Careers

  1. Mompreneurs® Still Going Strong—10 Years and Counting!

    In September, 1996, we released our first Mompreneurs® book—catapulting work-at-home mothers into the spotlight, and coining and trademarking the catchy word “mompreneurs” to describe entrepreneurial moms. As work-at-home moms ourselves, we decided to pen the book when we couldn’t find anything on the market addressing the special needs of mothers running businesses from home. Wherever we went—whether to the playground or the supermarket—other moms would ask how we did it. So we decided to write our own how-to book about starting and running a business from a mother’s perspective.

    Fast-forward to the present—today we offer our expert, personalized support at our website, MompreneursOnline.com (www.mompreneursonline.com), which features interactive message boards, blogs, resources, and a unique Mompreneurs® Marketplace showcasing mom-owned businesses. There are several exciting trends that make it easier and more enjoyable for today’s mothers to launch their own enterprises.

    Technology makes working from home more convenient than ever! “The web provides a gateway to careers that were practically unheard of when we wrote our first book. Fields like e-tailing, personal coaching, online learning and virtual assistants (who provide office support via the web) are now very popular with work-at-home moms. Even lawyers, bankers, nurses, teachers and other professionals—who would have been hard-pressed to find work-at-home jobs in their specialties 10 years ago—are carving out all kinds of interesting career niches, without having to switch professions. Attorneys are running advocacy web sites for special-needs students; travel specialists launch online agencies; former Spanish teachers help preschoolers become bilingual; and public policy experts run thriving consulting businesses. With tools like blogs, podcasts, and webinars, mompreneurs are able to reach a wider audience without leaving the comfort of their homes.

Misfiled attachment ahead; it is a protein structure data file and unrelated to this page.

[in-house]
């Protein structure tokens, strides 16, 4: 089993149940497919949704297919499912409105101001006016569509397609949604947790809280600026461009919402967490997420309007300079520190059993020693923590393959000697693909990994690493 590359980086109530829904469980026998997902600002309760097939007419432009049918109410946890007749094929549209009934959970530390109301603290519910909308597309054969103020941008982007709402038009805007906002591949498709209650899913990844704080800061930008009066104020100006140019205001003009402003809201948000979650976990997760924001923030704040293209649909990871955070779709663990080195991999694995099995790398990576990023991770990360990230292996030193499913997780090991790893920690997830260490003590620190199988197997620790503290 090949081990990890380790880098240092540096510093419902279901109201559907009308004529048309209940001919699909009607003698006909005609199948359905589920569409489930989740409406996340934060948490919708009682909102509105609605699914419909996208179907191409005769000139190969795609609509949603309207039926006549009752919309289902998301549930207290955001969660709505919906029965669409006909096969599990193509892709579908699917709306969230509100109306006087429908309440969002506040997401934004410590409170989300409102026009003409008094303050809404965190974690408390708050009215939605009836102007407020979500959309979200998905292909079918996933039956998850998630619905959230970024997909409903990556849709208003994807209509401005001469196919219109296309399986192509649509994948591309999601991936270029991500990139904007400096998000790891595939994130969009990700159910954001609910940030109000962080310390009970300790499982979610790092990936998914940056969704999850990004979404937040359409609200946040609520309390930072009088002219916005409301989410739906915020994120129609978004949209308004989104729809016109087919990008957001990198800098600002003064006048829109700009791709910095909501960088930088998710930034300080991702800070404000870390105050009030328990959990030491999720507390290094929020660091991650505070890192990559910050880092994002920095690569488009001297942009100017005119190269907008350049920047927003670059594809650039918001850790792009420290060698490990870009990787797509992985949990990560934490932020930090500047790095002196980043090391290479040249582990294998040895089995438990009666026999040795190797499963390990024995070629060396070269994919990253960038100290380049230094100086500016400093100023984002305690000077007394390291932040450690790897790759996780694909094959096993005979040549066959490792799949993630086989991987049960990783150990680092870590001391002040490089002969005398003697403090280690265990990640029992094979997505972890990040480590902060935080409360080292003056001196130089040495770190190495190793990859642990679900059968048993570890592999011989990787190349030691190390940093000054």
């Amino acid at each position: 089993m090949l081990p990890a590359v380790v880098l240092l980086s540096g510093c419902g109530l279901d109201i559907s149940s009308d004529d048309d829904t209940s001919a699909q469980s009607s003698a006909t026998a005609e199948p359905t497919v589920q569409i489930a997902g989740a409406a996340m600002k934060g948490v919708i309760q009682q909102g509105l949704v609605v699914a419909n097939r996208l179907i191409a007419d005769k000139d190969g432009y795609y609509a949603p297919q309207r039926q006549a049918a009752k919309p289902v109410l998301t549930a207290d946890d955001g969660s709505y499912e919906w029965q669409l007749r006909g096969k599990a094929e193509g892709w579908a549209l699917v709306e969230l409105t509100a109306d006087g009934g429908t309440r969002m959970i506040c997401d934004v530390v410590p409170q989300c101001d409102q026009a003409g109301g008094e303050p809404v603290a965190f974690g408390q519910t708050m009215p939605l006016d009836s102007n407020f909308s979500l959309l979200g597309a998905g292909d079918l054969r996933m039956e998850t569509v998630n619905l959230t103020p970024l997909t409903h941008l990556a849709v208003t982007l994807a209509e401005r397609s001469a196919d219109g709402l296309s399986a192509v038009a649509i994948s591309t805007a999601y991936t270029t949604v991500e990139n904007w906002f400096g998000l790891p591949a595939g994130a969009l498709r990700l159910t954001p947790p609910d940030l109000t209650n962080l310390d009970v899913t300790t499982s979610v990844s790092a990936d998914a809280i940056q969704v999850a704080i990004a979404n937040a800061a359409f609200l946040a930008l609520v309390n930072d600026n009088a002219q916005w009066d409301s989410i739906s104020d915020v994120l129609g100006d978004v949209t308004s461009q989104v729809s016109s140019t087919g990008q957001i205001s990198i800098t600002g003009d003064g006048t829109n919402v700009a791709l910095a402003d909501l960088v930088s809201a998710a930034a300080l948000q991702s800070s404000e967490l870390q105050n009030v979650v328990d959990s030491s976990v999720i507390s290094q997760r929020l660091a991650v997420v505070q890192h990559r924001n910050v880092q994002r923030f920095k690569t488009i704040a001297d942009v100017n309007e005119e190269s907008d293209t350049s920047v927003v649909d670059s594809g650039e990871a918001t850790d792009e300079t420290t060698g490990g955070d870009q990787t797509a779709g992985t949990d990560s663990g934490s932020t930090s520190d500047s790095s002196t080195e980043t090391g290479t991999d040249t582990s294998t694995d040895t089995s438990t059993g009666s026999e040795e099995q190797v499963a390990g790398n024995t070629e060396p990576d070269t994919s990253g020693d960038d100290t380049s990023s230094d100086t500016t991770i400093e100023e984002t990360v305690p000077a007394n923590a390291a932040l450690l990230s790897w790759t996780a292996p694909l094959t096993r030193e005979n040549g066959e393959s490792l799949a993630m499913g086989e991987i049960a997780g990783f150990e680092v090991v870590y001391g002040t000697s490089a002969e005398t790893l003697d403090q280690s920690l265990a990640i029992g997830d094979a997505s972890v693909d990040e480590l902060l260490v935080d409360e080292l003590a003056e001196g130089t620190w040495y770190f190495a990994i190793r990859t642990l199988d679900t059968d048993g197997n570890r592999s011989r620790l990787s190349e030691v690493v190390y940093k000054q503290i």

Mothers of invention are creating new niches Today’s creative moms are inventing gadgets and safety products that solve problems they’ve discovered in their own family lives. The Web makes it easy for enterprising moms to research patents, trademarks and other legalities with the click of a mouse. And with a few clicks, search engines reveal everything from manufacturers in Asia to drop shipping companies.

    Moms want to make a differenceWe are also seeing a big increase in cause-related companies—businesses with a social conscience. Whether your business benefits a local charity or something global, it’s a good idea to work some social benevolence into your business plan.

    Funding can be more accessible. Though mompreneurs still tend to rely on savings account, loans from family members, and credit cards for start-up expenses, grants and low-interest micro-loans are available, if you know where to look. Resources include Count Me In (www.count-me-in.org) and Accion USA (www.accionusa.com). Also check local small business development centers and women’s networking groups to see if they can recommend potential lenders. The Make Mine a $Million Business® contest, sponsored by Count-Me-In and American Express Open helps moms grow their businesses through monetary support, mentoring, marketing and technology tools. (Enter at www.makemineamillion.org).

    Work-from-home moms are now getting the respect they deserve! With about half a million moms running their own businesses, entrepreneurial mothers are finally being taken seriously by the “traditional” work world. Corporations often hire work-from-home moms and mommy bloggers as consultants. Moms are on a mission to have more family flexibility and have proven that they can successfully run a business and family under the same roof. They are confident and capable. It’s not about opting out, it’s about creating new options.

    Copyright 2009; Mompreneurs LLC® All rights reserved.

  2. Medical Transcription

    What You'll Do:
    Transcribe physicians' dictation of medical reports, using a transcribing machine or digital system, earphones and foot pedal, and computer and word processing software. Besides being a speedy and accurate keyboarder, you'll need to make sure sentences are grammatically correct and that medical terms and names of drugs are spelled properly.